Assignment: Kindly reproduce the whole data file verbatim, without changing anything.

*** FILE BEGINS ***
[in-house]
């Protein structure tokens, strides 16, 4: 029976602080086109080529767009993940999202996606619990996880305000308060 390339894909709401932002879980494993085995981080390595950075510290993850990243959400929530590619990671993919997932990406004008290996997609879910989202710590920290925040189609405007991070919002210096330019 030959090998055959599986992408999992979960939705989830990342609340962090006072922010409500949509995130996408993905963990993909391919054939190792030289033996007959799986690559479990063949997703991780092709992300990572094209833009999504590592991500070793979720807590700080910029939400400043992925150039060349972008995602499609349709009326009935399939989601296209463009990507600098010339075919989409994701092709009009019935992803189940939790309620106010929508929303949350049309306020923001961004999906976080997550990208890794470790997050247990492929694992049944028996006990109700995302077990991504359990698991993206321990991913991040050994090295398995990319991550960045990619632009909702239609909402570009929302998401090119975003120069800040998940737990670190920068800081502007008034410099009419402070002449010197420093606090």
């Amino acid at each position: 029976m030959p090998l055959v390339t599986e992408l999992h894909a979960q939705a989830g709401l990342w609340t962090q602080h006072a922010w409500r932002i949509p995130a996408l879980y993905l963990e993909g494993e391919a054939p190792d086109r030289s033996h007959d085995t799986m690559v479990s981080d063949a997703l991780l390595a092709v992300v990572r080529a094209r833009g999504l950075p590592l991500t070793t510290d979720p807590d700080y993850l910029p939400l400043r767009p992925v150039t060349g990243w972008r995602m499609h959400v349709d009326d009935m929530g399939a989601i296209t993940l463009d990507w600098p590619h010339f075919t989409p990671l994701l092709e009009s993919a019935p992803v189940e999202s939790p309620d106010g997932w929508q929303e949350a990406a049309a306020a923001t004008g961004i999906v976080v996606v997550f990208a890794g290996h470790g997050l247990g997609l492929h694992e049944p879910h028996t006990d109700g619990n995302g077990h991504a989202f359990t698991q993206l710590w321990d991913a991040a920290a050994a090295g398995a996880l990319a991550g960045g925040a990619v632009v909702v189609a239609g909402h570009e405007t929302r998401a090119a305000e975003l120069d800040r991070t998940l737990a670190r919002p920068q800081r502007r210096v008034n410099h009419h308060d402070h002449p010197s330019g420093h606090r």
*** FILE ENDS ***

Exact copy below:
[in-house]
């Protein structure tokens, strides 16, 4: 029976602080086109080529767009993940999202996606619990996880305000308060 390339894909709401932002879980494993085995981080390595950075510290993850990243959400929530590619990671993919997932990406004008290996997609879910989202710590920290925040189609405007991070919002210096330019 030959090998055959599986992408999992979960939705989830990342609340962090006072922010409500949509995130996408993905963990993909391919054939190792030289033996007959799986690559479990063949997703991780092709992300990572094209833009999504590592991500070793979720807590700080910029939400400043992925150039060349972008995602499609349709009326009935399939989601296209463009990507600098010339075919989409994701092709009009019935992803189940939790309620106010929508929303949350049309306020923001961004999906976080997550990208890794470790997050247990492929694992049944028996006990109700995302077990991504359990698991993206321990991913991040050994090295398995990319991550960045990619632009909702239609909402570009929302998401090119975003120069800040998940737990670190920068800081502007008034410099009419402070002449010197420093606090």
């Amino acid at each position: 029976m030959p090998l055959v390339t599986e992408l999992h894909a979960q939705a989830g709401l990342w609340t962090q602080h006072a922010w409500r932002i949509p995130a996408l879980y993905l963990e993909g494993e391919a054939p190792d086109r030289s033996h007959d085995t799986m690559v479990s981080d063949a997703l991780l390595a092709v992300v990572r080529a094209r833009g999504l950075p590592l991500t070793t510290d979720p807590d700080y993850l910029p939400l400043r767009p992925v150039t060349g990243w972008r995602m499609h959400v349709d009326d009935m929530g399939a989601i296209t993940l463009d990507w600098p590619h010339f075919t989409p990671l994701l092709e009009s993919a019935p992803v189940e999202s939790p309620d106010g997932w929508q929303e949350a990406a049309a306020a923001t004008g961004i999906v976080v996606v997550f990208a890794g290996h470790g997050l247990g997609l492929h694992e049944p879910h028996t006990d109700g619990n995302g077990h991504a989202f359990t698991q993206l710590w321990d991913a991040a920290a050994a090295g398995a996880l990319a991550g960045g925040a990619v632009v909702v189609a239609g909402h570009e405007t929302r998401a090119a305000e975003l120069d800040r991070t998940l737990a670190r919002p920068q800081r502007r210096v008034n410099h009419h308060d402070h002449p010197s330019g420093h606090r």